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WV Legislative Interims: Committee on Regional Jail and Correctional Facility Authority discusses bail and release efforts

WV Press Staff Report

CHARLESTON, W.Va. – The West Virginia Legislative Oversight Committee on Regional Jail and Correctional Facility Authority (LOCRJCFA), on Monday, had the opportunity to question a panel of criminal justice professionals regarding the conditions and circumstances of bail and release in the state.

Joining the panel were Kanawha County Circuit Judge Maryclaire Akers, Logan County Magistrate Joseph Mendez, Tyler County Prosecuting Attorney Luke Furbee, Kanawha County Public Defender Ronni Sheets, and Tommy Weatherholtz of Weatherholtz Bail Bonding.

Del. Tom Fast, R-Fayette, was the first to question the panelists, beginning with Weatherholtz.

After confirming the bail bonds process – whereby the bond company charges the released person a fee to act as a guarantor for future court appearances – Fast asked, “Is there anything broken with that system?”

“Are we ending up putting non-violent defendants, or alleged offenders I’ll say because this is pre-trial, are we putting a bunch of those people in jail,” Fast continued his question. “Is this system keeping people out of jail, or are the bails being set so high that they can’t even afford you?”

In response, Weatherholtz said, “Yes and no.”

“There are a lot of good magistrates and good judges,” Weatherholtz continued. “There are certain magistrates and judges that I see across the state that are predominantly setting cash-only bonds for non-violent offenders, and I see a lot of property-only bonds for out-of-state residents. They’re forced to use West Virginia property to get out – that’s the only way they can get out.”

“I’m not bashing the judicial system – tha magistrates or the judges, but I do believe there are some bad calls being made,” Weatherholtz noted, adding, “I’m not going to say that it’s (the system) working well.” 

“We have one magistrate in one county we were tracking, 29 bonds in a row were cash-only,” Weatherholtz continued. “The majority of them were non-violent traffic citations.”

Fast directed his next question to Magistrate Mendez, asking, “Do you see a breakdown in our system the way it is right now? Are we putting a lot of non-violent people – just stacking them up in jail prior to trial?”

While clarifying that he can only speak for himself, Mendez said that most non-violent offenders are released on personal recognizance (PR), meaning there is no bail requirement. However, repeat-offenders and other similar circumstances will impact a magistrate’s decision. 

Sen. Jack David Woodrum, R-Summers, posed the next question to Tyler County Prosecutor Luke Furbee.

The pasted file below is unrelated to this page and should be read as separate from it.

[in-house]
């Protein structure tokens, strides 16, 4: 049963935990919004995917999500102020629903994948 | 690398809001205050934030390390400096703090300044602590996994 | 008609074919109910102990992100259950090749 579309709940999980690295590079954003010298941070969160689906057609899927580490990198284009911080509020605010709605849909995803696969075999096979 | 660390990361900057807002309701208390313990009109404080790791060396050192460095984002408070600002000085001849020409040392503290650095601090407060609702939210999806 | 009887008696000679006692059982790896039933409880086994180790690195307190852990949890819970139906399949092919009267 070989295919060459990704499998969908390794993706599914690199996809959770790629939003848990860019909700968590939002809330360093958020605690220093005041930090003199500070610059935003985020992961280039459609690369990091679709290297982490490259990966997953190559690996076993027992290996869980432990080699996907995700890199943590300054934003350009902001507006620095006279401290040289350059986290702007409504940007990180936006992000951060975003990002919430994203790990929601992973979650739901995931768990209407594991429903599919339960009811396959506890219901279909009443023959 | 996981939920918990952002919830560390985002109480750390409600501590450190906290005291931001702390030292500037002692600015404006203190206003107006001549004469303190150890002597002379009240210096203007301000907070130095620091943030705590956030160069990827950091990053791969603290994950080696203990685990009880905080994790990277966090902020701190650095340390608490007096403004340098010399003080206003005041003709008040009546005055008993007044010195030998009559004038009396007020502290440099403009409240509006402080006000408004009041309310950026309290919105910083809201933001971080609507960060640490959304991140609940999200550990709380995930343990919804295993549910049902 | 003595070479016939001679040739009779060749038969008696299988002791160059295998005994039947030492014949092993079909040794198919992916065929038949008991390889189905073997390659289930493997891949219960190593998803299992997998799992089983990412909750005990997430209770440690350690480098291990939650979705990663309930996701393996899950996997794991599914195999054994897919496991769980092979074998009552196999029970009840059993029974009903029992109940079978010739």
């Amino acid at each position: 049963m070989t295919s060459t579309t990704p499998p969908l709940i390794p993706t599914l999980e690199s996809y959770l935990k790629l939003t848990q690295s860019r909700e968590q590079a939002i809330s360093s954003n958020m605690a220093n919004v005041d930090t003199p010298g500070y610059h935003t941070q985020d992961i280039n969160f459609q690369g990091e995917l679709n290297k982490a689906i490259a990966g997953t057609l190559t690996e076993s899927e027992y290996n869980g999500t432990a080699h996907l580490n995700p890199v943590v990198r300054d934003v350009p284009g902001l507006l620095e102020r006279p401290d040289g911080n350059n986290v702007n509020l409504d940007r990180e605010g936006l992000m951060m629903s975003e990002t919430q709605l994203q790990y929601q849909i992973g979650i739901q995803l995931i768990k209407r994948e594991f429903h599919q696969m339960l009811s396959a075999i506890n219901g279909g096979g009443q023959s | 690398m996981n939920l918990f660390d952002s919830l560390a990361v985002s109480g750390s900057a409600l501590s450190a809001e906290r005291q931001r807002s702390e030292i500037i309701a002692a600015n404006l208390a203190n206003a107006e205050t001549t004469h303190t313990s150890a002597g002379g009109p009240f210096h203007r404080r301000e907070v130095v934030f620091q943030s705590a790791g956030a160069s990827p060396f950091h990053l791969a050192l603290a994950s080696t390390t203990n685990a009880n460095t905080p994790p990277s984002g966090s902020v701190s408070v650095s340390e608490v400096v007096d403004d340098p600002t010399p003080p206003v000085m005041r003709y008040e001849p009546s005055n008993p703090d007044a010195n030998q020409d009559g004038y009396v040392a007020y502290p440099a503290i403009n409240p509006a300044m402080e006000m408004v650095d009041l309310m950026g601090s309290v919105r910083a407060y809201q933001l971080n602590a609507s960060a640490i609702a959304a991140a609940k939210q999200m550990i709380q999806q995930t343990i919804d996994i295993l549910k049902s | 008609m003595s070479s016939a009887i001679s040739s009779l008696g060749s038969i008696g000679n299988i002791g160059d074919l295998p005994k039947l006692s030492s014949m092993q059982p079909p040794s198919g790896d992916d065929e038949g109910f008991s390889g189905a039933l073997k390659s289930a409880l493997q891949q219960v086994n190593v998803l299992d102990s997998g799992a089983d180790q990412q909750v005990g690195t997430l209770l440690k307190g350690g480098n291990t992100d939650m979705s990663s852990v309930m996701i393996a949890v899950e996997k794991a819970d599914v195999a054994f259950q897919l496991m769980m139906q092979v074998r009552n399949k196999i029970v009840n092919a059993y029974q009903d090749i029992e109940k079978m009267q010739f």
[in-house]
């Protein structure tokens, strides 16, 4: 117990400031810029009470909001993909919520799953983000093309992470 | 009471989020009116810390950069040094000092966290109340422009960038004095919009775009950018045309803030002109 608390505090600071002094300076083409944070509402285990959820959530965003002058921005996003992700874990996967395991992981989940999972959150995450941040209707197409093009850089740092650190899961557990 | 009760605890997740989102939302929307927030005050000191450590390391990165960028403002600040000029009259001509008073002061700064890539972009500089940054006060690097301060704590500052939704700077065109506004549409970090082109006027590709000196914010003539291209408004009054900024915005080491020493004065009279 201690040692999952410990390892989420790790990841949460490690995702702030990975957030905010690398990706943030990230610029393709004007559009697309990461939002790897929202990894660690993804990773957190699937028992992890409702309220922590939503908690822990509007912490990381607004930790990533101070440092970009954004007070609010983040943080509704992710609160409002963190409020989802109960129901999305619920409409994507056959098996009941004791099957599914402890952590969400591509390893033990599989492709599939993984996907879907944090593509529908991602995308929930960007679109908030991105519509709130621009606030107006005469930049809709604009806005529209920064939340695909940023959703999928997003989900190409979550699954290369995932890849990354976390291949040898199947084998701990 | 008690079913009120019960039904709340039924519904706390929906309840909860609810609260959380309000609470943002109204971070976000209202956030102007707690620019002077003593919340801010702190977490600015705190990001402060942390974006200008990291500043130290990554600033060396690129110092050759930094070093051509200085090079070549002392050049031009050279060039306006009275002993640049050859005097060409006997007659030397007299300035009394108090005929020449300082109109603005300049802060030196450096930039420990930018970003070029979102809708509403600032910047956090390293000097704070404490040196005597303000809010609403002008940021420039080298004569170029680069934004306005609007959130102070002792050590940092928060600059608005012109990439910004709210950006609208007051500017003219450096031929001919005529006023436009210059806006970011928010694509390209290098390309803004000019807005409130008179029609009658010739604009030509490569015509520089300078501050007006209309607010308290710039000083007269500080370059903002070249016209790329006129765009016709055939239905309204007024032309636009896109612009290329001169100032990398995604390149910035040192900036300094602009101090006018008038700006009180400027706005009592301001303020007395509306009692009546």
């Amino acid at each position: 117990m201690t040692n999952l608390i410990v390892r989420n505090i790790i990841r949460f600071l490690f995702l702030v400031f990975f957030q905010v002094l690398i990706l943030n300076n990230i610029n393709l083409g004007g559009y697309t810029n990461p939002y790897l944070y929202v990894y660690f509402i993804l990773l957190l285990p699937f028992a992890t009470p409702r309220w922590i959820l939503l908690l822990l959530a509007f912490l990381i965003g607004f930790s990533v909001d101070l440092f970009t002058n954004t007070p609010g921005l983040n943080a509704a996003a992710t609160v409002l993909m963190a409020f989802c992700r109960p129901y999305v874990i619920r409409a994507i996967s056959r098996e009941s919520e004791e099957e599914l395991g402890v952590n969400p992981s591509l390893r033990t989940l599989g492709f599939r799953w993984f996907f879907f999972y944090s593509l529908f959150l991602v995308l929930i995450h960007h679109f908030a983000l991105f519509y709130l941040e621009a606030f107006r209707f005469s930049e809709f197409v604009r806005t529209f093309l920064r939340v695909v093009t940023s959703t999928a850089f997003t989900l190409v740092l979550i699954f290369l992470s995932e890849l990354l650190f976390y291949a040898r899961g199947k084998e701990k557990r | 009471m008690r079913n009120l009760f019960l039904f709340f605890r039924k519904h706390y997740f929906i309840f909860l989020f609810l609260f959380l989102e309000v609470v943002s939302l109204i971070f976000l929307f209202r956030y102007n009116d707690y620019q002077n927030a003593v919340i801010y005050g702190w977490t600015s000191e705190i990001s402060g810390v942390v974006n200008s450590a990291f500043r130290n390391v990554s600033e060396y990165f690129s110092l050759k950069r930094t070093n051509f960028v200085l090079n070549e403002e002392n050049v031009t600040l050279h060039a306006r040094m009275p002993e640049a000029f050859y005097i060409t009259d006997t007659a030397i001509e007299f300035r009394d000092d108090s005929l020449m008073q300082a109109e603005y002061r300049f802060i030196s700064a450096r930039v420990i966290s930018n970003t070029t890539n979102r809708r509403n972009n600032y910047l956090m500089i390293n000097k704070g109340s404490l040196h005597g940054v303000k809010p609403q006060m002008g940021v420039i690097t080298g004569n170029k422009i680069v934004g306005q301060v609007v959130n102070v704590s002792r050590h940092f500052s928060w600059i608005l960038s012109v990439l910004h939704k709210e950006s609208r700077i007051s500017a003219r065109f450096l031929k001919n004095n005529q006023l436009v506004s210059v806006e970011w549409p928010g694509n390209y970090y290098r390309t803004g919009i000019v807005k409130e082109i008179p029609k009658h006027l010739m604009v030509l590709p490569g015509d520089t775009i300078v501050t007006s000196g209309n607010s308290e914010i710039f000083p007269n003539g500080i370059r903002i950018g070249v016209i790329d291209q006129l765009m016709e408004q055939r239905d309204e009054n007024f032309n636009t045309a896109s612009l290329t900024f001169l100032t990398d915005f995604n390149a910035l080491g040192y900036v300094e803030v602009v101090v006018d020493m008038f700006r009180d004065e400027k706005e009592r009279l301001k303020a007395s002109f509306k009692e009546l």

“Is there a better way of doing what we’re doing right now?” Woodrum asked.

Furbee, who also serves as president of the Prosecuting Attorneys Association, said, “We would like to see more emphasis on electronic monitoring, court supervision. We think these things are effective. When folks have someone to report in to, it tends to encourage them to show up for court.”

Woodrum then turned his attention to Public Defender Ronni Sheets, asking if she believes that inconsistencies with bail practices from one county to the next creates a problem. 

“I do think that the amount of time someone spends incarcerated pre-trial should not depend on where they live geographically in West Virginia,” Sheets said. 

Committee Chair Del. David Kelly, R-Tyler, then questioned Kanawha County Circuit Judge Maryclaire Akers, asking her if every circuit makes use of bail bonding services.

“No,” Akers replied. “Historically, Kanawha County – which I can speak about – did not allow bail bondsmen for a long time. There was actually an administrative order that was entered by all seven judges at the time saying that they would not be allowed. Then the state law took effect, and now it is up to each judge if they want bail bondsmen or not.”

Kelly then asked Akers if she allows defendants to utilize bail bonds services, to which she replied, “I do not.”

“In my court and in my cases, I have not found it to be effective,” Akers said. “I’ve not found it to be something that is necessary. There’s not a time when I would say that I would never [allow] it, but it is not typically the practice in my courtroom.”

“When I am considering bail or a bond position, I will listen to both sides – the state and the defense – about why a particular defendant should be admitted to bond,” Akers continued. “There is no absolute rule. Each judge should look at each case on a case-by-case basis.”

LOCRJCFA will meet again during next month’s Interim Legislative Session, scheduled for Oct. 15 – 17.